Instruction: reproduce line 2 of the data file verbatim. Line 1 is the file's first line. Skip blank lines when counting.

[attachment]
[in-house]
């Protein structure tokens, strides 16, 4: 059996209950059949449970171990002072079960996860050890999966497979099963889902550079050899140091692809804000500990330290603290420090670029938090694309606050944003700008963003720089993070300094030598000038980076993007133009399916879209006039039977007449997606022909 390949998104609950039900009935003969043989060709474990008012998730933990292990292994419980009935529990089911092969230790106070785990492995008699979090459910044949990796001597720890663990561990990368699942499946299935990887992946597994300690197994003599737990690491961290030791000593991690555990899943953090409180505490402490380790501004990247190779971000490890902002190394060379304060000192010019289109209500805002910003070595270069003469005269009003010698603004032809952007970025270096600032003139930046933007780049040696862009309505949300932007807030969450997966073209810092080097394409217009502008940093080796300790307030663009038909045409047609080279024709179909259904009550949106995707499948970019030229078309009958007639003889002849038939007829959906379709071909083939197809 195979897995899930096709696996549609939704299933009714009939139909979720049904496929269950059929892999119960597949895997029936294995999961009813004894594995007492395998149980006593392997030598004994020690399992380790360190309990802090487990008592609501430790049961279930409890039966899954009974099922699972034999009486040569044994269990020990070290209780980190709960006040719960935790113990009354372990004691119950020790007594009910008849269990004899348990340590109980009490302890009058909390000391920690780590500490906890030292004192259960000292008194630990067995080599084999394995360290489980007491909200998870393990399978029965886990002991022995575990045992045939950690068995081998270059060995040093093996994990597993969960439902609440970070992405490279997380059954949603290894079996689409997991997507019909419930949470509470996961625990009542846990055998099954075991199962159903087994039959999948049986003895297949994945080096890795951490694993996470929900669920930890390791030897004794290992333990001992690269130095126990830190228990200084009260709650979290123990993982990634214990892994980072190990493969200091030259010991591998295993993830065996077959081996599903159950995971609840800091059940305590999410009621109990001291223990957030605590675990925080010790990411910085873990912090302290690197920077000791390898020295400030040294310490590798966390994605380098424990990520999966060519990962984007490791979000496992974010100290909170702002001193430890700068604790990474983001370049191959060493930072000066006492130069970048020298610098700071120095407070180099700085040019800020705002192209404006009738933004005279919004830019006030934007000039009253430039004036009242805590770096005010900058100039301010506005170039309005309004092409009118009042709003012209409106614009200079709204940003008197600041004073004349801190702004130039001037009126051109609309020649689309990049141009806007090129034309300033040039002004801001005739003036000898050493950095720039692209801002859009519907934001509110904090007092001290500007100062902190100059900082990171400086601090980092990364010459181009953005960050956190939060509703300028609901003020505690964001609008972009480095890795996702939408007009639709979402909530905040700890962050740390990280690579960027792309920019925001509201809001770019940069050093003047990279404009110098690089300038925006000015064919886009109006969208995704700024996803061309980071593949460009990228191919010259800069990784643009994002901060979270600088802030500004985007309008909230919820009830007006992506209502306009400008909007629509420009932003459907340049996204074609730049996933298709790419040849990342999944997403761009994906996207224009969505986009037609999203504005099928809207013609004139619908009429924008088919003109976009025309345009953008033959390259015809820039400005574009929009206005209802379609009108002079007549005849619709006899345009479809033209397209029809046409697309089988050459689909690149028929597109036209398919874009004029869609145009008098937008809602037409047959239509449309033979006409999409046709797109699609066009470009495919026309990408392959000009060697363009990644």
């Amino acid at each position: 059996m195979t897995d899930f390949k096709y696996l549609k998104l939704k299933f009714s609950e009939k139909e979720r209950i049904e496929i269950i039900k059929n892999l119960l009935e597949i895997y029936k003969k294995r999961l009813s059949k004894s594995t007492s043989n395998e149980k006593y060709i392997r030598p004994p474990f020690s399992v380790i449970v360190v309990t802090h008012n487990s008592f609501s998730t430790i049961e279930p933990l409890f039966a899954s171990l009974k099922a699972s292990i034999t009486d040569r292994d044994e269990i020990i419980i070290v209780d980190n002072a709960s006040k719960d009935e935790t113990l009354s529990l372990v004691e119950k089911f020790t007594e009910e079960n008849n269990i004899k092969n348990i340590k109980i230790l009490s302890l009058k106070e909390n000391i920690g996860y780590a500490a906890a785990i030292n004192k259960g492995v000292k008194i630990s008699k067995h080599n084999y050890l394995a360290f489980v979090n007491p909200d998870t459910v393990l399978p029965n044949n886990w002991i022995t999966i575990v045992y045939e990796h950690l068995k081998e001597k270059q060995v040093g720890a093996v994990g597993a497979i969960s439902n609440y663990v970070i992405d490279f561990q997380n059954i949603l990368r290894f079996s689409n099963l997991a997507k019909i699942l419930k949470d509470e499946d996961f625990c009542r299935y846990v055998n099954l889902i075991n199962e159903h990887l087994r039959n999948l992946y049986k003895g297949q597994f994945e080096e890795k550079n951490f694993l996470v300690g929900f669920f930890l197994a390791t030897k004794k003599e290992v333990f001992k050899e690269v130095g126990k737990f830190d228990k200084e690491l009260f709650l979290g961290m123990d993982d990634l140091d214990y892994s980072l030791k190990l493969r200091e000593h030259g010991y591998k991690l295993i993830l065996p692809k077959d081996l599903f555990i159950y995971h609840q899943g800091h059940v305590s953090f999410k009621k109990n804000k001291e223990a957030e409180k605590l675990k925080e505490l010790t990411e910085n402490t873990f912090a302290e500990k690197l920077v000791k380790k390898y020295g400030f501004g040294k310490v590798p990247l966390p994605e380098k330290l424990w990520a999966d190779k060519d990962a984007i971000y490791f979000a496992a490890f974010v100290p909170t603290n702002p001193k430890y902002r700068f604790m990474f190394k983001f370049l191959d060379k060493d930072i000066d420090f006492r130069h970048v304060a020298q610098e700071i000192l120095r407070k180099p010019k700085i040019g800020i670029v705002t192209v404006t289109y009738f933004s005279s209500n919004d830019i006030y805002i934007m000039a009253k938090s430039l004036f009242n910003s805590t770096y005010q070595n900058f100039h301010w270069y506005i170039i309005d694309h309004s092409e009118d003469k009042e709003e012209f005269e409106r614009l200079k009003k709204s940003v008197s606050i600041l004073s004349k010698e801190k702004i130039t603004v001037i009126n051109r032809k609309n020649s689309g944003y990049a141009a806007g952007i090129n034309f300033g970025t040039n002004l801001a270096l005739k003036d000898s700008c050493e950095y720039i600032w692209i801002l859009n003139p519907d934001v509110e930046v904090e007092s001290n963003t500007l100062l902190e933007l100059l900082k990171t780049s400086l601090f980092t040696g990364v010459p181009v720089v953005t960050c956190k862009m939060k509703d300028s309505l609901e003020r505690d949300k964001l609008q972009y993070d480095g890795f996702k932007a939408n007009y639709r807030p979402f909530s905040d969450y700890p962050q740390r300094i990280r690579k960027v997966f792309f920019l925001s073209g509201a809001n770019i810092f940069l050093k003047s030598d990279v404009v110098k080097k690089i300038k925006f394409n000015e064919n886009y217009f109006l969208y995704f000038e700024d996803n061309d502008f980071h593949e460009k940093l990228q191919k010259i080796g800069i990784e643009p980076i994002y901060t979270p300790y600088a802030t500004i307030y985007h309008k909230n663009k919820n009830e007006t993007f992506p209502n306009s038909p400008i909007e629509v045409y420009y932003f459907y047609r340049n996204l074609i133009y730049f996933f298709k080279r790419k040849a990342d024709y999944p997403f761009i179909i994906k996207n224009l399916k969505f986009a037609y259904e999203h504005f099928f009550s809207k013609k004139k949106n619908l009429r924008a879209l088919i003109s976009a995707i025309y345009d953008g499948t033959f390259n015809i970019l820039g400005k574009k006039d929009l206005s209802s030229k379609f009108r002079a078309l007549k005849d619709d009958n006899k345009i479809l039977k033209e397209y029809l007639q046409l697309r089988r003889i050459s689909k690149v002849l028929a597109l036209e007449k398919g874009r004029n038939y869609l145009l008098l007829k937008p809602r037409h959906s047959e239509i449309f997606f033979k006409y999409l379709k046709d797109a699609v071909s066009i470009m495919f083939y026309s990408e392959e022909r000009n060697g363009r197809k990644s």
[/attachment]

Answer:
């Protein structure tokens, strides 16, 4: 059996209950059949449970171990002072079960996860050890999966497979099963889902550079050899140091692809804000500990330290603290420090670029938090694309606050944003700008963003720089993070300094030598000038980076993007133009399916879209006039039977007449997606022909 390949998104609950039900009935003969043989060709474990008012998730933990292990292994419980009935529990089911092969230790106070785990492995008699979090459910044949990796001597720890663990561990990368699942499946299935990887992946597994300690197994003599737990690491961290030791000593991690555990899943953090409180505490402490380790501004990247190779971000490890902002190394060379304060000192010019289109209500805002910003070595270069003469005269009003010698603004032809952007970025270096600032003139930046933007780049040696862009309505949300932007807030969450997966073209810092080097394409217009502008940093080796300790307030663009038909045409047609080279024709179909259904009550949106995707499948970019030229078309009958007639003889002849038939007829959906379709071909083939197809 195979897995899930096709696996549609939704299933009714009939139909979720049904496929269950059929892999119960597949895997029936294995999961009813004894594995007492395998149980006593392997030598004994020690399992380790360190309990802090487990008592609501430790049961279930409890039966899954009974099922699972034999009486040569044994269990020990070290209780980190709960006040719960935790113990009354372990004691119950020790007594009910008849269990004899348990340590109980009490302890009058909390000391920690780590500490906890030292004192259960000292008194630990067995080599084999394995360290489980007491909200998870393990399978029965886990002991022995575990045992045939950690068995081998270059060995040093093996994990597993969960439902609440970070992405490279997380059954949603290894079996689409997991997507019909419930949470509470996961625990009542846990055998099954075991199962159903087994039959999948049986003895297949994945080096890795951490694993996470929900669920930890390791030897004794290992333990001992690269130095126990830190228990200084009260709650979290123990993982990634214990892994980072190990493969200091030259010991591998295993993830065996077959081996599903159950995971609840800091059940305590999410009621109990001291223990957030605590675990925080010790990411910085873990912090302290690197920077000791390898020295400030040294310490590798966390994605380098424990990520999966060519990962984007490791979000496992974010100290909170702002001193430890700068604790990474983001370049191959060493930072000066006492130069970048020298610098700071120095407070180099700085040019800020705002192209404006009738933004005279919004830019006030934007000039009253430039004036009242805590770096005010900058100039301010506005170039309005309004092409009118009042709003012209409106614009200079709204940003008197600041004073004349801190702004130039001037009126051109609309020649689309990049141009806007090129034309300033040039002004801001005739003036000898050493950095720039692209801002859009519907934001509110904090007092001290500007100062902190100059900082990171400086601090980092990364010459181009953005960050956190939060509703300028609901003020505690964001609008972009480095890795996702939408007009639709979402909530905040700890962050740390990280690579960027792309920019925001509201809001770019940069050093003047990279404009110098690089300038925006000015064919886009109006969208995704700024996803061309980071593949460009990228191919010259800069990784643009994002901060979270600088802030500004985007309008909230919820009830007006992506209502306009400008909007629509420009932003459907340049996204074609730049996933298709790419040849990342999944997403761009994906996207224009969505986009037609999203504005099928809207013609004139619908009429924008088919003109976009025309345009953008033959390259015809820039400005574009929009206005209802379609009108002079007549005849619709006899345009479809033209397209029809046409697309089988050459689909690149028929597109036209398919874009004029869609145009008098937008809602037409047959239509449309033979006409999409046709797109699609066009470009495919026309990408392959000009060697363009990644």